We're into spring outdoor soccer season for son #2. He has a couple of months left until he can drive, so dad's taxi service has resumed operation. Last night practice was at an elementary school on the north side of town, where most people in our area live; we live on the south side so there is always a fair bit of driving involved for such events. It is not time-effective to drop him off and go home, so instead I pop down to the Barnes & Noble for an hour and occupy myself with bookish things and libations from the Starbucks. I see a former student and a current student, and chat with them a bit. I'm mildly interested to learn that they are romantically involved. But none of that has much to do with my story.
I have passed on a genetic disease called Raynaud's Syndrome to at least two of my sons. When it's cold out (and sometimes even when it is not), the blood vessels in our fingers and toes constrict more than they are supposed to, and this can lead to these digits turning white. It is a little bit freaky for people when they see it the first time, because (literally, I think) all the blood is drained out of some portion of them (the fingers, not the people seeing it). As far as genetic diseases go, it's really not too bad. I'm not looking for sympathy. It's quite manageable, and I don't think it keeps me from living a full and productive life. I'm on the mailing list for the quarterly newsletter from the Raynaud's Association of America (or some such name) in which they peddle electric socks and feature the testimonies of fellow genetic mutants with whom we can empathize. That only has a little bit to do with my story.
The real story begins with son #2 getting done with practice and showing me his pearly white fingers and telling me how cold he is (remember there is still snow on the ground around here). So he makes a pitch to stop at McDonalds and get some hot chocolate off the dollar menu. I agree, since I know there is a McDonalds right on the way, and I feel some guilt for passing on that part of my genes to him (though I don't recall consciously deciding to give him that part of my DNA--so should I really feel guilty?) and because I've just enjoyed a $5 latte myself. When we're in the drive-thru he says, "can you ask if they have caramel hot chocolate?" I'm pretty sure they don't, so I agree to ask. It turns out that they do, but of course it is not on the dollar menu. But what am I supposed to do now? Say to the drive-thru speaker/person: "OK, I was just taking a poll; I really just want the cheap stuff." So I pull up to the first window and cough up $2.67. But there I see a sign that says, "Your 30 seconds start at the next window." That catches my eye, so I read the fine print. It says that I'm guaranteed to get my order at the next window within 30 seconds of pulling up or I get a coupon good for my next visit to McDonalds. Always up for a contest, I instruct son #2 to stop doing whatever it is that he's normally doing on his phone and pull up a timer. We pull up to the next window, and the clock begins.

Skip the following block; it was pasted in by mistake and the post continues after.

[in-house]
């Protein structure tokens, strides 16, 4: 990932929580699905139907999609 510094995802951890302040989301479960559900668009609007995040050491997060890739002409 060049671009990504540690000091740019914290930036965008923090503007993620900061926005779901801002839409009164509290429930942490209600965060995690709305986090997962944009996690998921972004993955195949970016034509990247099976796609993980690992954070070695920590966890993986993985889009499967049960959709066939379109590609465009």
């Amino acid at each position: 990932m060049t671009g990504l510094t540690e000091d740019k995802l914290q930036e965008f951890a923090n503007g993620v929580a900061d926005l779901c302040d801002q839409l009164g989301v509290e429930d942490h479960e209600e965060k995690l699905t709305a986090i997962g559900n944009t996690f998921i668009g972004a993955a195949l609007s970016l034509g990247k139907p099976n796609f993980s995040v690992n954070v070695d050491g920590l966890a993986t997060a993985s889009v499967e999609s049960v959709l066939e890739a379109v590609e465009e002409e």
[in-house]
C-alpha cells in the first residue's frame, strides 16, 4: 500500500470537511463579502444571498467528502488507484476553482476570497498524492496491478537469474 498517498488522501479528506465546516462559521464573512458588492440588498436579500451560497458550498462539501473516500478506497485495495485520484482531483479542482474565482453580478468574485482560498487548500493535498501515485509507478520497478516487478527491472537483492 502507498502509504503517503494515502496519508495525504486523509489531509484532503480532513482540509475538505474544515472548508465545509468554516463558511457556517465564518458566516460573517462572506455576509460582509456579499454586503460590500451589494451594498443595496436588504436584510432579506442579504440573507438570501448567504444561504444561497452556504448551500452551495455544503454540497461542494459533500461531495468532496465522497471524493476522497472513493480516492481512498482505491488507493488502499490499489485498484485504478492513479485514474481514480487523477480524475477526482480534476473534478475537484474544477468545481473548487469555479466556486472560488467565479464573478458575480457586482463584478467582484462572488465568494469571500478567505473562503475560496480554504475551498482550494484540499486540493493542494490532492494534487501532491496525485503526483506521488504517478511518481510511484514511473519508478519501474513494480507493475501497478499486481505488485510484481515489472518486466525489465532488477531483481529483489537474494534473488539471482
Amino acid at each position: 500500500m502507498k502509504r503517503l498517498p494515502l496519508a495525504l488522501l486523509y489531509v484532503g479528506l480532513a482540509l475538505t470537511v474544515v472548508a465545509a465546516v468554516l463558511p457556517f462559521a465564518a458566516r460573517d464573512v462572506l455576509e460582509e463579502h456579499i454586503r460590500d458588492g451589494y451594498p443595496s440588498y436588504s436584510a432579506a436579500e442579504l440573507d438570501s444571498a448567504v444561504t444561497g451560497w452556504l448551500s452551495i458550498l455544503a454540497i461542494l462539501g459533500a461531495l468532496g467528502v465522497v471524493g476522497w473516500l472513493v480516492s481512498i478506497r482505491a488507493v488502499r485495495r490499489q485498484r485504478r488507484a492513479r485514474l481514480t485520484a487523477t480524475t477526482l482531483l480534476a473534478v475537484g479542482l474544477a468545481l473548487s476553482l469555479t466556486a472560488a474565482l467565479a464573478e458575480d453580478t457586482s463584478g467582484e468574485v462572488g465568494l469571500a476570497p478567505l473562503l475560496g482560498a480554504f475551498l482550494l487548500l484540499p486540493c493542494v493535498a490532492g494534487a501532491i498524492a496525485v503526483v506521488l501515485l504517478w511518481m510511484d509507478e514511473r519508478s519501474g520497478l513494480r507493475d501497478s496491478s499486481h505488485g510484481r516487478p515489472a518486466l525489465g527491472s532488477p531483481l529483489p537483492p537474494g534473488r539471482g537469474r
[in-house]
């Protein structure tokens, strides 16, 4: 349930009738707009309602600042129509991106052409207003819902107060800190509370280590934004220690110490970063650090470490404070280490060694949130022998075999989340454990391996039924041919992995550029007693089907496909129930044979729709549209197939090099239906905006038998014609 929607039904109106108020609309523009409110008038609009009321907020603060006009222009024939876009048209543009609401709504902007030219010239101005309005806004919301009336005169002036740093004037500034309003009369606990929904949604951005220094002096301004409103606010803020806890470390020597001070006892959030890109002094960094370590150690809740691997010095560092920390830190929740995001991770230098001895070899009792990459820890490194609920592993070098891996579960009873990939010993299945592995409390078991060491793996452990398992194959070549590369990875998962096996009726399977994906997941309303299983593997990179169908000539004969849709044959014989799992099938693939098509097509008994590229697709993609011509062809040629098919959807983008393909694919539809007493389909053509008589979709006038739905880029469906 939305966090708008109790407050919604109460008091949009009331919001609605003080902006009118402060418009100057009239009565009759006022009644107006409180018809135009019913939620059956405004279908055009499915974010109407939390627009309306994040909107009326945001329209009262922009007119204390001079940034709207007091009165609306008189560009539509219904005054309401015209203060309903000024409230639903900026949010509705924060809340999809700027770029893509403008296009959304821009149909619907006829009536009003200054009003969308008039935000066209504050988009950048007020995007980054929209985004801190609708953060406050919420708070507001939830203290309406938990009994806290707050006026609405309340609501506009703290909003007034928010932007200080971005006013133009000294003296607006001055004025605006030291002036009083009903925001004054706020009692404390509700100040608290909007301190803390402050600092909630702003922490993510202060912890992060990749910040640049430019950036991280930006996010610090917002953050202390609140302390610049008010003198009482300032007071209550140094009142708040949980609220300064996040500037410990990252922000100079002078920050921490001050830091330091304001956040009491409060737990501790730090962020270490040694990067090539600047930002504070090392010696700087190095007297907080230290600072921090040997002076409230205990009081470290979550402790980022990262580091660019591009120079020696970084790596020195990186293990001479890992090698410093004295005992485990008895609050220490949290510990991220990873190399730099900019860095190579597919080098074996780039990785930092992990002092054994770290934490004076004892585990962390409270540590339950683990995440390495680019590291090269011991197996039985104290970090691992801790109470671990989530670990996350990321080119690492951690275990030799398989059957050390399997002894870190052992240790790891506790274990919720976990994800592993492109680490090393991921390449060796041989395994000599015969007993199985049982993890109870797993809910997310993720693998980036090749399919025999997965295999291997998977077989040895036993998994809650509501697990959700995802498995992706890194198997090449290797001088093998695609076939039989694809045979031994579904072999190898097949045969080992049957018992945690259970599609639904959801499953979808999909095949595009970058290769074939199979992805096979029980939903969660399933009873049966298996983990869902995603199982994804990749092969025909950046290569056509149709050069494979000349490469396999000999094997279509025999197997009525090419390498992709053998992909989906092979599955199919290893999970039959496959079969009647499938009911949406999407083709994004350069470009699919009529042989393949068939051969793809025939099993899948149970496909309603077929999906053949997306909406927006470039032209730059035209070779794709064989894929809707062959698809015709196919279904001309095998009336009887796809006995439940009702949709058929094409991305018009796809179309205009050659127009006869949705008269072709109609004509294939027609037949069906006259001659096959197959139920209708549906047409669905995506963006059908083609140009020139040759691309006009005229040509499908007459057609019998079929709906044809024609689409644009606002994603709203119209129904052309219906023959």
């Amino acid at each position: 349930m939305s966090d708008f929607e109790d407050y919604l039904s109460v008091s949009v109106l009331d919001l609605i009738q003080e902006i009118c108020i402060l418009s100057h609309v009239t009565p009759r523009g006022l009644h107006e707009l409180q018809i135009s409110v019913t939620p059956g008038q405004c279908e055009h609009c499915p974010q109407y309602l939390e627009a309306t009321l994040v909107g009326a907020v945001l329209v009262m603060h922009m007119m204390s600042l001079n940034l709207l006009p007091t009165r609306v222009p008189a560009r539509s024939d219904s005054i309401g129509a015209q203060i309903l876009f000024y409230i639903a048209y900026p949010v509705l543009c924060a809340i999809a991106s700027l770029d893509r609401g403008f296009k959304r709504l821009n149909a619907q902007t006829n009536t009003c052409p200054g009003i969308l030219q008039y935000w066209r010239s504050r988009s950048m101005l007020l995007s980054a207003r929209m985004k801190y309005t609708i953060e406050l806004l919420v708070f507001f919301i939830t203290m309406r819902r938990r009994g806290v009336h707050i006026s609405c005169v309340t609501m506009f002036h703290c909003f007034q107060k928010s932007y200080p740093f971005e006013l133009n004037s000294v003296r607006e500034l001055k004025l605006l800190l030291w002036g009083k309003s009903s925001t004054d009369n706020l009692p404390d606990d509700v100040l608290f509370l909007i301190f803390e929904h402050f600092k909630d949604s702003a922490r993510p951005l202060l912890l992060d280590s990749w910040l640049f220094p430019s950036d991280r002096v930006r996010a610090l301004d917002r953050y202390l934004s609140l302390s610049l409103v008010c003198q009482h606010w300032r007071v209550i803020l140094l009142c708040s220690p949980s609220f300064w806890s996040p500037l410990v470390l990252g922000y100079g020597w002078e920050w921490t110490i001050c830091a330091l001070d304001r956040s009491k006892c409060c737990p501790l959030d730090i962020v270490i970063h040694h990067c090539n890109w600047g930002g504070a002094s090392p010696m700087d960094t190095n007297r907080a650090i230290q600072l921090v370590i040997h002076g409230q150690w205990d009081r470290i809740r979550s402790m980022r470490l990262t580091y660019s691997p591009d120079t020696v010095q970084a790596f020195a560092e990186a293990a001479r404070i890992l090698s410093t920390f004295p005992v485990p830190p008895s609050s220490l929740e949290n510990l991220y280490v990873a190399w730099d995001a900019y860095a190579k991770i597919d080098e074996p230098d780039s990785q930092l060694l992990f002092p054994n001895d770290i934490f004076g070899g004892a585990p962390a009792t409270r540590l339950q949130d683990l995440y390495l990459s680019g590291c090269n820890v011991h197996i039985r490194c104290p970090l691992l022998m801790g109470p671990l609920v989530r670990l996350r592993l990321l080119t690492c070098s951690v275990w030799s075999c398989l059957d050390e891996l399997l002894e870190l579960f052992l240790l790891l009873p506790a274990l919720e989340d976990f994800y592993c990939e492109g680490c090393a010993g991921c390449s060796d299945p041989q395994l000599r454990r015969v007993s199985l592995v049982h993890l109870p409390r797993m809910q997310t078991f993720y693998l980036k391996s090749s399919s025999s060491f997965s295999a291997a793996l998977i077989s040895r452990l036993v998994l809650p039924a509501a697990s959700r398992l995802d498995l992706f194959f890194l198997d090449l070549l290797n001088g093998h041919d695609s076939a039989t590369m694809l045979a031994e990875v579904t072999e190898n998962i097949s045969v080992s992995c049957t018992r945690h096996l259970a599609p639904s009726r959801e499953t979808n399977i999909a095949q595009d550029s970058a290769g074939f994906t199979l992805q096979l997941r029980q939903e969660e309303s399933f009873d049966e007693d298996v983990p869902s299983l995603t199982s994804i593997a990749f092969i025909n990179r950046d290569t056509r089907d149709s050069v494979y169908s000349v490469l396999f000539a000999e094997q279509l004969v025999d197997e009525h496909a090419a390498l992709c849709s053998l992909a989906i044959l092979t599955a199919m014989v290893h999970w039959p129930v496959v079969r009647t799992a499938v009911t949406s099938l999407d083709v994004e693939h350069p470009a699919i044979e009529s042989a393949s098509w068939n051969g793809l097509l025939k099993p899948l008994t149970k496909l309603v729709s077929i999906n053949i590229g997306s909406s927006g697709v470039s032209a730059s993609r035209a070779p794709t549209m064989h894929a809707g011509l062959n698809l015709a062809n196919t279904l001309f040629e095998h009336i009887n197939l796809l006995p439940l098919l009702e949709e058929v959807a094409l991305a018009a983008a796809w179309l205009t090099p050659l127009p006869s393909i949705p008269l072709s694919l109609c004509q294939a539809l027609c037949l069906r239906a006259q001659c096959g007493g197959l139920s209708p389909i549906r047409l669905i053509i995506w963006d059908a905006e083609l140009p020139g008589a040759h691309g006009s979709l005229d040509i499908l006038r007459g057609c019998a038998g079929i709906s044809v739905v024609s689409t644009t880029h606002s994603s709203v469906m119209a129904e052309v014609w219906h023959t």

There is a clerk there filling up some fountain drink, and I see behind her sitting on the counter a cup of what looks like it could contain a caramel hot chocolate. So initially I'm a little disappointed. But the clerk doesn't seem to see it and continues on with her job at the fountain. I glance over to the stopwatch app and see that we're up to 20 seconds already, and no indication that the clerk knows that we are there or that the cup is behind her. I try not to make any sudden movements that might alert her to our presence. Now the clock hits 30 seconds, and still no service from the window, so son #2 and I start a little victory dance in our seats. Now she sees us and opens the window and hands us the beverage. I hold the timer up to her to show that we are clearly past the guaranteed time of service, which I take to be legally binding. She sees it and instantly understands what has happened. Here, as best as I remember it, is a transcript of the ensuing conversation (and to help you have the full picture, she fits the stereotype of a McDonalds worker pretty well, and I've capitalized the words which were particularly stressed in her speech):
Her: You were NOT timing me. [I don't sense that this was a question, but more of a statement that seems to define reality itself.]
Me: Well actually...
Her: Listen, I was distracted. Now TAKE your drink and go.
Me: But isn't there a guarantee for this sort of thing? [I say, pointing to the sign on the window that seems to unambiguously say as much.]
Her: Get AWAY from my window!
With that, she slams shut the translucent divider between us, which seems to consign us to separate universes--she to the world where she is the goddess because she controls the flow of nourishment (well... calories) to the outside world; we to that other world where we are the pawns of the gods and evidently have no recourse to injustice and cruel fate other than looking at each other saying "did that just happen?"
Anyway, it makes for a good story. And with that I climb back upon this stump that has grown somewhat mossy and start making speeches again. Since the meaning of the word seems to have significantly altered in our culture, I have no qualms making a "guarantee" that I'll write some more in the near future.